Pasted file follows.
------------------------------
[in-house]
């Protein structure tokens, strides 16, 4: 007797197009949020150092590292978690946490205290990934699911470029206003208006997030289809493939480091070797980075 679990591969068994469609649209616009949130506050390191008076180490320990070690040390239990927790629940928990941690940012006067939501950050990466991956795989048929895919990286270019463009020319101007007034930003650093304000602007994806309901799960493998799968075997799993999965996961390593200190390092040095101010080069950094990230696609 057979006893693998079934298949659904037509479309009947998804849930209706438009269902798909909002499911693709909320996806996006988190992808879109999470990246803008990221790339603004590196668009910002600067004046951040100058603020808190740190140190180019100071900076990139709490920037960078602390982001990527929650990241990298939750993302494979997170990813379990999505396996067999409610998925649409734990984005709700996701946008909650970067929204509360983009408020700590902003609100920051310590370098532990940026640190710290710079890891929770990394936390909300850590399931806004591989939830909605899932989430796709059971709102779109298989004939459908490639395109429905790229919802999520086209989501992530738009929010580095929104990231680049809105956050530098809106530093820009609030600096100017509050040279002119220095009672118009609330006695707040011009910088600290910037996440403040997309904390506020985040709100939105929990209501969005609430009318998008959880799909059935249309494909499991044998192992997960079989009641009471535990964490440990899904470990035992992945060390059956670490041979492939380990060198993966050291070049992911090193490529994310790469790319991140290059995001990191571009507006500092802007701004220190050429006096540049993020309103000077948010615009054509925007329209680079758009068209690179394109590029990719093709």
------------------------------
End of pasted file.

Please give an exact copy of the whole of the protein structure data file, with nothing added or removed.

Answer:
[in-house]
């Protein structure tokens, strides 16, 4: 007797197009949020150092590292978690946490205290990934699911470029206003208006997030289809493939480091070797980075 679990591969068994469609649209616009949130506050390191008076180490320990070690040390239990927790629940928990941690940012006067939501950050990466991956795989048929895919990286270019463009020319101007007034930003650093304000602007994806309901799960493998799968075997799993999965996961390593200190390092040095101010080069950094990230696609 057979006893693998079934298949659904037509479309009947998804849930209706438009269902798909909002499911693709909320996806996006988190992808879109999470990246803008990221790339603004590196668009910002600067004046951040100058603020808190740190140190180019100071900076990139709490920037960078602390982001990527929650990241990298939750993302494979997170990813379990999505396996067999409610998925649409734990984005709700996701946008909650970067929204509360983009408020700590902003609100920051310590370098532990940026640190710290710079890891929770990394936390909300850590399931806004591989939830909605899932989430796709059971709102779109298989004939459908490639395109429905790229919802999520086209989501992530738009929010580095929104990231680049809105956050530098809106530093820009609030600096100017509050040279002119220095009672118009609330006695707040011009910088600290910037996440403040997309904390506020985040709100939105929990209501969005609430009318998008959880799909059935249309494909499991044998192992997960079989009641009471535990964490440990899904470990035992992945060390059956670490041979492939380990060198993966050291070049992911090193490529994310790469790319991140290059995001990191571009507006500092802007701004220190050429006096540049993020309103000077948010615009054509925007329209680079758009068209690179394109590029990719093709």